I don’t know what “immanent and consequential entity” means. It sounds like something designed to claim that while God exists, His creation does not. But God’s creation is GOOD, according to Him, and that includes the nature of human beings. Our tendency to organize into groups is not a result of the fall, it is in our nature. Denying the inevitable outcomes of that in human institutions (and the inference that God sees THEM as good, too, in principle, when they aren’t directly doing evil) is as silly as denying that God intended babies to arise from the sexual drive (even though that can be perverted, too).

    You can’t make the case for non-violence by referring to God, because He directly commanded quite a bit in the Bible, and was certainly happy to USE it on many more occasions to bring about His will. Again, unless you’re a dispensationalist, who literally believes that the very definition of moral/immoral, right and wrong, changed with the Incarnation, you’re pretty much stuck with the idea that the Son was cool with creaming the Amalekites…. just as an example.

    To be honest, I struggle with some of that material, myself. But I refuse to deny that it’s there, and I think dispensationalism is a dead letter.

  6. Hello says:

    So maybe the disagreement has to do with the nature of structures, then? Before I get ahead of myself, what I mean by ‘immanent’ is something like ‘readily available’ or ‘immediately present.’ By ‘consequential’ I mean something similar to ‘important’, ‘relevant’, and so on. By entity, what I am trying to get at is really a ‘ruling entity’ or maybe even ‘reality’. So, I could rephrase it like this: ‘immediately present and relevant reality.’ Hope that clears it up a little.

    I agree with you that our nature to organize is not a result of the fall. However, I would encourage you to go back to Genesis and find where the placement of God’s pronouncement of creation as ‘good’ is in relation to the ‘fall’ event. The message of the creation story is that the world was good, but that it has been corrupted through the introduction of sin (wrong, evil, etc.) into the world. That includes the created order (now we get sick and die, have pain in birth, etc) but also the nature of our establishments. If this were not true, then why would God choose a specific person/people to become uniquely HIS people, which was later extended to include everyone?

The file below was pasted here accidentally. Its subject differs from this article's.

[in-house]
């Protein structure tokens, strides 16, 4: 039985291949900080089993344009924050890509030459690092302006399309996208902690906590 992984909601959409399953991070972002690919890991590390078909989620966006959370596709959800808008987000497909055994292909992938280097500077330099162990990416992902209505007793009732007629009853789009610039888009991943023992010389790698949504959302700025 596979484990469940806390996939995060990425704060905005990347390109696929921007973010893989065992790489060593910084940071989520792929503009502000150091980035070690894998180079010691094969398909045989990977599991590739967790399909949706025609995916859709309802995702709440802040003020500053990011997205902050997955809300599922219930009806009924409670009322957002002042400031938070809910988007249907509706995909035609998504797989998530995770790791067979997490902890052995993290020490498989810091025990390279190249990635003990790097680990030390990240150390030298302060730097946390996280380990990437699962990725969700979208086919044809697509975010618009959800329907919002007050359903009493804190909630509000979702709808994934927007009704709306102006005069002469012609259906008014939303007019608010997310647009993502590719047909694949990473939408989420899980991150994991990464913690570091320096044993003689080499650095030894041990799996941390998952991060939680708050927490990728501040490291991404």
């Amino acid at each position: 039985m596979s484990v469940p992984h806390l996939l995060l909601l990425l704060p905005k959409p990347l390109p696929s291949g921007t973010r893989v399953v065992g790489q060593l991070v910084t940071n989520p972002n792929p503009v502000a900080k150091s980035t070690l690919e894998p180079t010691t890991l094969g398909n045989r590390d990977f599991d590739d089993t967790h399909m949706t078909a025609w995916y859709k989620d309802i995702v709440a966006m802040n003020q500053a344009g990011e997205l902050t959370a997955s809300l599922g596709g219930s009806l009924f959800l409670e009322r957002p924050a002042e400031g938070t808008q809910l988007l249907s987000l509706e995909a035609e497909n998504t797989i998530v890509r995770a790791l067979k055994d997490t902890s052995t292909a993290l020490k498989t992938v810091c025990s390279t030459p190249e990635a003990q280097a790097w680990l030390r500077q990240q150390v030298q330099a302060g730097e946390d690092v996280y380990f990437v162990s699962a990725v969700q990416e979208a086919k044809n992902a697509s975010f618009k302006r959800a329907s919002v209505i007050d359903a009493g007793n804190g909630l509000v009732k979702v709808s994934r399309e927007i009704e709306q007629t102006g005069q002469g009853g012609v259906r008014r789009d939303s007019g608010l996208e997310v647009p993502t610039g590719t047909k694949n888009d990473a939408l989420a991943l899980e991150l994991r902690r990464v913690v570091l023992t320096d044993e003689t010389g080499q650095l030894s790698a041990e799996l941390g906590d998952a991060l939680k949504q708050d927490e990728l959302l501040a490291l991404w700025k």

Structural evil, it seems to me, is as real as the corruption that has occurred within each of us because of our fallen state. But there is good news! We have a savior who is capable of saving us, even from the corruptness of our institutions. This good news is, of course, that the kingdom of God has come to earth through Christ, and that this kingdom is now available to all people. Jesus made a way for us to be saved from our own corruptnes and sin, and that includes the structures that we put in place for ourselves. In fact, he invites us to be a part of a Kingdom that has not been tainted by our sinfulness and will in fact last for all eternity. So, engagement in human-ordered politics is all well and good, but we should never for a moment forget that the reality we ascribe to is God’s reality, and the kingdom we belong to is God’s Kingdom, first, last, and always.

    I am no dispensationalist, but I do think that there is a difference between the stories of the Hebrew Bible and those of the New Testament. The Israelites who wrote the Hebrew Bible understood the scope of God’s people to be them and their kinsmen, only. The New Testament assumes that everyone is (at least, potentially) a part of God’s people (even our enemies!). So, I think of killing anyone around me like killing one of God’s people, and I can by no means bring myself to do that.